UPPER EAST SIDE — Eat your heart out, Vegas.
The owners of a beloved New York Jewish deli won the right in court to keep their wacky 'Instant Heart Attack Sandwich' on the menu more than a year after a Southwestern burger chain sued them for copyright infringement.
The kosher creations by the 2nd Avenue Deli, which has been a city institution since opening initially in the East Village 56 years ago, were different enough from the oversized, lard-cooked cheeseburgers and fries prepared by the Nevada-based Heart Attack Grill to avoid customer confusion, U.S. District Court Judge Paul Engelmayer said in his ruling.
The Las Vegas-based Heart Attack Grill, which had been in business since 2005, sued the classic New York deli in May of 2011, saying the deli's Heart Attack Sandwich, and planned Triple Bypass Sandwich were ripping off the burger chain's name and Triple and Quadruple Bypass Burger menu items.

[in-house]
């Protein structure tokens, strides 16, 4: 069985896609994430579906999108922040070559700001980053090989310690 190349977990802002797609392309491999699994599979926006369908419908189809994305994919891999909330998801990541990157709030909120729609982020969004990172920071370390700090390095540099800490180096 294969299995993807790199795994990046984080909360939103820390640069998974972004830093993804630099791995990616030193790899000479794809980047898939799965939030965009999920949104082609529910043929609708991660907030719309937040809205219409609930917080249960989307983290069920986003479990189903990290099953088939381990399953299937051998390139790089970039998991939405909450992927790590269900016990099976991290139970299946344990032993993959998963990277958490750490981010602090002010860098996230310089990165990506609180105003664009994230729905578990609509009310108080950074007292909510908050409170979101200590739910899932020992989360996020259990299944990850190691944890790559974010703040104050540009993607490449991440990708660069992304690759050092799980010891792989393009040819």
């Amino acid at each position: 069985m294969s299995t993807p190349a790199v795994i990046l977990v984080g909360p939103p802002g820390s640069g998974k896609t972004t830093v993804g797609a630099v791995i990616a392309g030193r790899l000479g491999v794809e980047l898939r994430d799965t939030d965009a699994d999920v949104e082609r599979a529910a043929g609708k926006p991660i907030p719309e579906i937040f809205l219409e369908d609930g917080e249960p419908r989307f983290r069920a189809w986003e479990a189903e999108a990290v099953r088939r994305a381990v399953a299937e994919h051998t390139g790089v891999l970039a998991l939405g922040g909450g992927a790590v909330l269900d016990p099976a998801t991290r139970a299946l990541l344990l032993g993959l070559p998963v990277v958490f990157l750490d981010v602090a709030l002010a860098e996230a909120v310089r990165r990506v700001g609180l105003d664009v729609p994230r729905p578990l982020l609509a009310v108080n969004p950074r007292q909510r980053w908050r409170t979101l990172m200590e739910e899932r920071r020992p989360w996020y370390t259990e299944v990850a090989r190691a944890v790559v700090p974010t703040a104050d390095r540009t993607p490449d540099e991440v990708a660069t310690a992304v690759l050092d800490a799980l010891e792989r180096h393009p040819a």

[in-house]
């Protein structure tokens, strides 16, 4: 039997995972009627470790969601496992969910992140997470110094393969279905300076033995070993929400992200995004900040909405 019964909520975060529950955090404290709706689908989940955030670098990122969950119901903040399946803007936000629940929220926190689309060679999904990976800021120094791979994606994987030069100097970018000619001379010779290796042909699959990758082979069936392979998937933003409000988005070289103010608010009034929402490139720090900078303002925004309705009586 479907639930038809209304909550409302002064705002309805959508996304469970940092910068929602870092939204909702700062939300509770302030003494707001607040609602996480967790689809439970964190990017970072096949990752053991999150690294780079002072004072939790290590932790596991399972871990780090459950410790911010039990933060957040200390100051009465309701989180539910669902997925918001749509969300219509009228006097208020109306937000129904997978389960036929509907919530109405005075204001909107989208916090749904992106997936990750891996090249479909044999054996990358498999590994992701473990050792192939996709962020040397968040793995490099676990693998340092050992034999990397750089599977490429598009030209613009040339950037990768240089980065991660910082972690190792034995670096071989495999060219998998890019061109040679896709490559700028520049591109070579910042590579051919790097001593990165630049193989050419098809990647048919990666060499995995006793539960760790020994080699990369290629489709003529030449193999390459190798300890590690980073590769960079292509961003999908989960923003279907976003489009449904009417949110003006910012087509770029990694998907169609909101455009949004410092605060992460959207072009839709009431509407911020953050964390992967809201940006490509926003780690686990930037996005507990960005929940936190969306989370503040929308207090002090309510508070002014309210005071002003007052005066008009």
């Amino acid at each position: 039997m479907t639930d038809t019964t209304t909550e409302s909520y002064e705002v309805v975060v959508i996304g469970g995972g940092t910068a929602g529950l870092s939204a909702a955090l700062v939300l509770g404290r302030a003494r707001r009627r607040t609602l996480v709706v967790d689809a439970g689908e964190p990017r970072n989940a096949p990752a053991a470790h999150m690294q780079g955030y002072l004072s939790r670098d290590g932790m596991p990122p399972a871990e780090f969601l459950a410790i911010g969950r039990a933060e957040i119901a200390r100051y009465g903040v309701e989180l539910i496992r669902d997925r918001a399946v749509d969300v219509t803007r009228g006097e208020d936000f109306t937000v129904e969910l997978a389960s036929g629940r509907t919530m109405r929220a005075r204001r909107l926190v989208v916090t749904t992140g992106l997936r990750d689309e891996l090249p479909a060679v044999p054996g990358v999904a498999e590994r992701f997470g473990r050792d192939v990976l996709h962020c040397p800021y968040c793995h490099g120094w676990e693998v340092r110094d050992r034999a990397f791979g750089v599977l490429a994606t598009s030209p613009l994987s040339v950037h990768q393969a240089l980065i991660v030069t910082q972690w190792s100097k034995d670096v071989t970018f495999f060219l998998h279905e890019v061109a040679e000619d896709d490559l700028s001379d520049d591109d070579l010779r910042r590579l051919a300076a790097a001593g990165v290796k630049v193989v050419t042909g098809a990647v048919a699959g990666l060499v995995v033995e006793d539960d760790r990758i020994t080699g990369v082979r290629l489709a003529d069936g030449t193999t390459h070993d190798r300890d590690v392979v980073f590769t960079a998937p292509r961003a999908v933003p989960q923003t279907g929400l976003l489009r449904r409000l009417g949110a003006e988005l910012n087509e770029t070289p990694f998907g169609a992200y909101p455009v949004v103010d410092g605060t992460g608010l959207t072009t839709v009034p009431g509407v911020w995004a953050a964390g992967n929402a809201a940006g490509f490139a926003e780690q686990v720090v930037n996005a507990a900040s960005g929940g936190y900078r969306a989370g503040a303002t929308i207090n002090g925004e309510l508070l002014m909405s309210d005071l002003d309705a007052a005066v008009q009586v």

The deli, which shuttered over rising rents after 50 years in the East Village, reopened in Murray Hill soon after, and last year opened a second location on the Upper East Side.
A co-owner, Joshua Lebowohl, said that the restaurant would begin selling the long-planned Triple Bypass Sandwich, a $35 pile of sliced deli meat made up of corned beef, pastrami, salami or turkey, and three latkes on Friday, according to Reuters.
The Heart Attack Grill, which was founded in Arizona before the first location closed its doors, was allowed to retain "unbridled use of its trademarks" throughout the U.S., the judge ruled.
No owners or managers at the 2nd Avenue Deli were immediately available for comment Saturday.
The Las Vegas company did not respond immediately to requests for comment.